CSIRO WARNS: Up to 3.7°C hotter and up to 25% drier
UP to 3.7°C hotter and up to 25% drier; these extremes are the potential reality for the Northern Rivers if current trends continue, CSIRO has warned.
The hotter and drier conditions from runaway climate change will push endangered wildlife and ecosystems in the Northern Rivers region of the state closer to extinction, a new report has found.
The Nature Conservation Council report titled Hot, dry, and deadly: Impacts of climate change on nature in NSW also found farm productivity in some sectors and parts of the state could fall up to 13% if carbon pollution is not slashed.
NCC Campaigns Director Daisy Barham said "rainfall and temperature changes will alter many elements of the region's ecology, including flowering times for eucalypts and other plants, the migration pattern of birds, and the frequency and intensity of bushfires."
"The coastal ecosystems will also change significantly because of rising sea levels and more intense storms battering the beaches and coastal lagoons."
She said the region has experienced an extremely dry July, with long term average rainfall measurements down 80% in Lismore and 90% in Ballina.
Ecosystems and species
The region's forests, woodlands, rivers and wetlands would deteriorate if we didn't act urgently to slash carbon pollution.
Koalas, water birds and key ecosystems - coastal swamp forests, saltmarshes and seagrass meadows are likely to shrink or disappear in some places, Ms Barham said.
"Many species will suffer, including koalas and water birds, and key ecosystems coastal swamp forests, saltmarshes and seagrass meadows are likely to shrink dramatically or disappear entirely in some places," she said.
Climate change has now joined common threats such as habitat loss and dog attacks to the survival of koalas, where north coast numbers have been estimated having crashed 33% from 1990 - 2010.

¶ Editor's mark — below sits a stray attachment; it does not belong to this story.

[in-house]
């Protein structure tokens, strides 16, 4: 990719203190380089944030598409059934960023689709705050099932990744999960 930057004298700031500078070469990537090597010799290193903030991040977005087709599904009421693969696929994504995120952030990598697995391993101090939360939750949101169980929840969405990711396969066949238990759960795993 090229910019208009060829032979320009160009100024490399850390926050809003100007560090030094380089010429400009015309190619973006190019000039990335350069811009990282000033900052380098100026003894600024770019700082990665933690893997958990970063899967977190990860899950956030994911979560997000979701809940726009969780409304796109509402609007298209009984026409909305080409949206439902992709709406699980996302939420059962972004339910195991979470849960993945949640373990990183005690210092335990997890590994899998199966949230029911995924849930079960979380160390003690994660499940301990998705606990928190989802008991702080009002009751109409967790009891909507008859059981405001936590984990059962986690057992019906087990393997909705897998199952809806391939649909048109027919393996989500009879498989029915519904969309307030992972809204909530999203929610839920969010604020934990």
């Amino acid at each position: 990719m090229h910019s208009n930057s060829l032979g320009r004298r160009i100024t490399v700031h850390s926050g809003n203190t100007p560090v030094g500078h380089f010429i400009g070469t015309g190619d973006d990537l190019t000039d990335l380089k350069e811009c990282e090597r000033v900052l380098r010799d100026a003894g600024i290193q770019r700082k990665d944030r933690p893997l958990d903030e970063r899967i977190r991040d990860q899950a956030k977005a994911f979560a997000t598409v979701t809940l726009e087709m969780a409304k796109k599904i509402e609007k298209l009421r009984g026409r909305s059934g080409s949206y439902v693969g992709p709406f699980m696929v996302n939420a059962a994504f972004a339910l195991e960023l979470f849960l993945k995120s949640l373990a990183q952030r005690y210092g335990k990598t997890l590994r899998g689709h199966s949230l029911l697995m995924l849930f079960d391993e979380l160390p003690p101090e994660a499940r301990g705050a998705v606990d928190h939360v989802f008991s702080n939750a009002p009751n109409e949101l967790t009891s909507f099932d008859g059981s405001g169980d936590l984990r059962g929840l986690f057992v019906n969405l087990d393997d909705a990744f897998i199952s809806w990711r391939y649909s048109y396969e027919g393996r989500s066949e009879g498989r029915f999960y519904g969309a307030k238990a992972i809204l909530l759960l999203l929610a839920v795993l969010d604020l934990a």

"Increasing atmospheric CO2 levels will reduce the nutritional quality of eucalypt leaves, causing malnutrition and starvation. Koalas will also be affected by rising sea levels, which will inundate swamp forests, one of the species preferred habitats in coastal areas.
"Ecosystems are complex, so it is hard to predict exactly how these changes will play out, but we do know small changes can trigger catastrophic knock-on effects."
Ms Barham said falling agricultural productivity also threatens biodiversity, by "hampering the ability of farmers to be good environmental stewards, as most want to be".
Sheep meat production across the state will decline more than 13%, along with significant declines in diary, beef and wheat production, Federal Government agencies have warned.
What needs to happen
Ms Barham said NSW is among the worst-performing states in transitioning our electricity system to renewables, "sourcing almost 80% of its electricity from coal-fired power stations".
"We call on Premier Berejiklian to commit to sourcing our electricity from the sun and wind, to act on climate change, and ensure a stable climate for our future in this region and beyond."
The report will be launched at two free public events:
Lismore: 6pm, Tuesday, August 29, at Friends of the Koala Centre, Friends of the Koala Centre, Rifle Range Rd, Lismore.
Ballina: 6pm, Wednesday, August 30, at Jullum Room, Ballina Surf Club, Ballina.
The Nature Conservation Council will invite people to join the #Repower campaign, a national movement of communities who want to accelerate the transition to renewable energy needed to protect the climate, nature, and farm productivity.